Then we were in her car. How we got here, how much time had passed escapes me now? All I remember is that we were there within the room, and then we were there within the car.
She fired up the engine, it's willingness to run, to disappear into the night, echoing mine.
She turned to me, she said “Where?” And I just sat there looking ahead, looking into the distance and I said, “Anywhere, I don't care.” And with those words still lingering in the space between us, she eased her right foot from the clutch, and put pressure on the accelerator with her left.
With streets falling behind us and becoming the past, we finally released ourselves from the confines of the town, the suburbs and the villages beyond. I opened the window to feel the country air rushing by, ruffling my hair and cleansing my mind, my thinking becoming clearer and I knew what I had to do. I had to wait for the right moment, but I knew what I had to do.
It was in the darkness of the underpass that I saw ‘the chance’. It was a long underpass, the best part of a mile I would imagine, but then maybe it just felt that way. Cos for a moment, a brief period, time seemed to slow down, as if to give me time, a clearer way of thinking, and the chance to do it right, correctly. Then I saw it, I saw ‘the chance’, the flashing lights of the roadwork’s highlighting ‘the chance’, as if it was a Westend Show. But there was no audience there, there were no critics or observers, there was just us and the other star of the show. The other driver. The faceless, nameless, shapeless stranger who would play an integral role.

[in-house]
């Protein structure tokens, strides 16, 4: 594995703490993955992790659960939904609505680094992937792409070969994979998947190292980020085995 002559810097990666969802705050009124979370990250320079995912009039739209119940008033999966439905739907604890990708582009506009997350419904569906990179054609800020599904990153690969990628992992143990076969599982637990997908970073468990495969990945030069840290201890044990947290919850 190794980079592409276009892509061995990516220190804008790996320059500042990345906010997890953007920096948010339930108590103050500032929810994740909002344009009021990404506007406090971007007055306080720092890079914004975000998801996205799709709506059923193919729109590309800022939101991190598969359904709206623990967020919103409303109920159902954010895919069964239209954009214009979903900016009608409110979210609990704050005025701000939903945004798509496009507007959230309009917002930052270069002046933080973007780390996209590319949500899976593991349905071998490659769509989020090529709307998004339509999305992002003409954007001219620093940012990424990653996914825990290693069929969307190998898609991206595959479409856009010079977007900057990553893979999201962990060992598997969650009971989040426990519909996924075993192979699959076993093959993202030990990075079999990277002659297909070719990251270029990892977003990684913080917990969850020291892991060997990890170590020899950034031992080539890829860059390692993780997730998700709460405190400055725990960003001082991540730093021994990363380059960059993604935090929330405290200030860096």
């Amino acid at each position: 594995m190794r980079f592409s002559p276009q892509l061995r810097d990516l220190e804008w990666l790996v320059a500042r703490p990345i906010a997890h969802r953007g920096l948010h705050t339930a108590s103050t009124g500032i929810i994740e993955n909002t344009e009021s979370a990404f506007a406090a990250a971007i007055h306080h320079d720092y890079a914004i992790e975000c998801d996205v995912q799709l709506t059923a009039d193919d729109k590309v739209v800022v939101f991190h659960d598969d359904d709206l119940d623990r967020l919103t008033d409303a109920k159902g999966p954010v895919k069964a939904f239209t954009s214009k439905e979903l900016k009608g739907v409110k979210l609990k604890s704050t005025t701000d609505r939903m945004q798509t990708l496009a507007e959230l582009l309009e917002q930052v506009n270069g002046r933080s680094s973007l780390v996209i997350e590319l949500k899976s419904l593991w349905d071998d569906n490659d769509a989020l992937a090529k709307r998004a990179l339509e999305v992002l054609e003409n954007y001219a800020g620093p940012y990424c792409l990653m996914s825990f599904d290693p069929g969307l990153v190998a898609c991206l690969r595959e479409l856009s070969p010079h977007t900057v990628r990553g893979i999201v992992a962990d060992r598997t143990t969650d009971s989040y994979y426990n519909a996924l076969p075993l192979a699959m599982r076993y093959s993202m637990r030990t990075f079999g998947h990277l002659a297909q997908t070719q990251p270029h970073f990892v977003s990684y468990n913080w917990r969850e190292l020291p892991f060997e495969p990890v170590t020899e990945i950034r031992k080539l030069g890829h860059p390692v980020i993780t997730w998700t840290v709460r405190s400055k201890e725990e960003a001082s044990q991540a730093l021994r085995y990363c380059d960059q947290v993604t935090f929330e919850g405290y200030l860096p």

I watched, my excitement building, becoming hard to contain, my eyes fixed to the barrier and the lorry ahead, glancing between them like a snooker player lining up a shot. I saw the gap, where the barrier had been removed, the open mouth ready and waiting to swallow us, to take us in, to place us where the lorry would not be able to avoid us, It was getting closer, and I could taste the carnage, the metal, the smoke, the fumes, the blood, and I glance to her, my words poised.